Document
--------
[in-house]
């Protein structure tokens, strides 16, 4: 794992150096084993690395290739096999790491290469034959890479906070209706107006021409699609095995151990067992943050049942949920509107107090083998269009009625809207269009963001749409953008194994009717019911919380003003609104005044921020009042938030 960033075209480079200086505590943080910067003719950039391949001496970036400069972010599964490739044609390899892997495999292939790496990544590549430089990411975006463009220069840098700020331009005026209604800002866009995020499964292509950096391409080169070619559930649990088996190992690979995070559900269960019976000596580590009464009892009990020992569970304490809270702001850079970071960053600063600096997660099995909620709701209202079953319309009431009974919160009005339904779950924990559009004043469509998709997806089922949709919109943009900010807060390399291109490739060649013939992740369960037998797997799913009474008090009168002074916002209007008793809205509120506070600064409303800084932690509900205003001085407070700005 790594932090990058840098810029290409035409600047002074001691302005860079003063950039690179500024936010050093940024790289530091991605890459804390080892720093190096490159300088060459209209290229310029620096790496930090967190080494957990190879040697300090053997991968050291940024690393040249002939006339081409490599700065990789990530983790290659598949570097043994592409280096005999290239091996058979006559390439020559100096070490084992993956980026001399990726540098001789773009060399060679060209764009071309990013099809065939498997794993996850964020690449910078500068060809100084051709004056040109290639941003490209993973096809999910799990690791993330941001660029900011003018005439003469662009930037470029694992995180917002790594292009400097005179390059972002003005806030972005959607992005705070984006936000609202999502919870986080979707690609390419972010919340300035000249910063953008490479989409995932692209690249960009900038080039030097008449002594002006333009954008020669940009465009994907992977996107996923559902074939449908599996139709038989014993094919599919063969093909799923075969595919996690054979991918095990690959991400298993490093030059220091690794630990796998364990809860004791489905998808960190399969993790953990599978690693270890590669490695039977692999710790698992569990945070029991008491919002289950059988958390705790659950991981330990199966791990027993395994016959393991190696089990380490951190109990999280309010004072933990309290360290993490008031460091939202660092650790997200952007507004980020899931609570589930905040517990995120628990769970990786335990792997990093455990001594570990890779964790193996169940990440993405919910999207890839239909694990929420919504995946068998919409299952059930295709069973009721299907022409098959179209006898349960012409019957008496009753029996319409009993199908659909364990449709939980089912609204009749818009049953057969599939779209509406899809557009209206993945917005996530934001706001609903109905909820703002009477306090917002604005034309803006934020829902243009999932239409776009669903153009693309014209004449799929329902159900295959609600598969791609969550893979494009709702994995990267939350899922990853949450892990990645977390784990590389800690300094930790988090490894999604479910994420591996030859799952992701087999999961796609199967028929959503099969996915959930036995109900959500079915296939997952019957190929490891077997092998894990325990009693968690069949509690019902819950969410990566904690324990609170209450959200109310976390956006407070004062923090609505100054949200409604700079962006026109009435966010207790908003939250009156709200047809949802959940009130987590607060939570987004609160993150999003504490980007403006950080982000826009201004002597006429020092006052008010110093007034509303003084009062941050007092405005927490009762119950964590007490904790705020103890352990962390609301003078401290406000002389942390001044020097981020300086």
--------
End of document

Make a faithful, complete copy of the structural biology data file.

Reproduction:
[in-house]
């Protein structure tokens, strides 16, 4: 794992150096084993690395290739096999790491290469034959890479906070209706107006021409699609095995151990067992943050049942949920509107107090083998269009009625809207269009963001749409953008194994009717019911919380003003609104005044921020009042938030 960033075209480079200086505590943080910067003719950039391949001496970036400069972010599964490739044609390899892997495999292939790496990544590549430089990411975006463009220069840098700020331009005026209604800002866009995020499964292509950096391409080169070619559930649990088996190992690979995070559900269960019976000596580590009464009892009990020992569970304490809270702001850079970071960053600063600096997660099995909620709701209202079953319309009431009974919160009005339904779950924990559009004043469509998709997806089922949709919109943009900010807060390399291109490739060649013939992740369960037998797997799913009474008090009168002074916002209007008793809205509120506070600064409303800084932690509900205003001085407070700005 790594932090990058840098810029290409035409600047002074001691302005860079003063950039690179500024936010050093940024790289530091991605890459804390080892720093190096490159300088060459209209290229310029620096790496930090967190080494957990190879040697300090053997991968050291940024690393040249002939006339081409490599700065990789990530983790290659598949570097043994592409280096005999290239091996058979006559390439020559100096070490084992993956980026001399990726540098001789773009060399060679060209764009071309990013099809065939498997794993996850964020690449910078500068060809100084051709004056040109290639941003490209993973096809999910799990690791993330941001660029900011003018005439003469662009930037470029694992995180917002790594292009400097005179390059972002003005806030972005959607992005705070984006936000609202999502919870986080979707690609390419972010919340300035000249910063953008490479989409995932692209690249960009900038080039030097008449002594002006333009954008020669940009465009994907992977996107996923559902074939449908599996139709038989014993094919599919063969093909799923075969595919996690054979991918095990690959991400298993490093030059220091690794630990796998364990809860004791489905998808960190399969993790953990599978690693270890590669490695039977692999710790698992569990945070029991008491919002289950059988958390705790659950991981330990199966791990027993395994016959393991190696089990380490951190109990999280309010004072933990309290360290993490008031460091939202660092650790997200952007507004980020899931609570589930905040517990995120628990769970990786335990792997990093455990001594570990890779964790193996169940990440993405919910999207890839239909694990929420919504995946068998919409299952059930295709069973009721299907022409098959179209006898349960012409019957008496009753029996319409009993199908659909364990449709939980089912609204009749818009049953057969599939779209509406899809557009209206993945917005996530934001706001609903109905909820703002009477306090917002604005034309803006934020829902243009999932239409776009669903153009693309014209004449799929329902159900295959609600598969791609969550893979494009709702994995990267939350899922990853949450892990990645977390784990590389800690300094930790988090490894999604479910994420591996030859799952992701087999999961796609199967028929959503099969996915959930036995109900959500079915296939997952019957190929490891077997092998894990325990009693968690069949509690019902819950969410990566904690324990609170209450959200109310976390956006407070004062923090609505100054949200409604700079962006026109009435966010207790908003939250009156709200047809949802959940009130987590607060939570987004609160993150999003504490980007403006950080982000826009201004002597006429020092006052008010110093007034509303003084009062941050007092405005927490009762119950964590007490904790705020103890352990962390609301003078401290406000002389942390001044020097981020300086």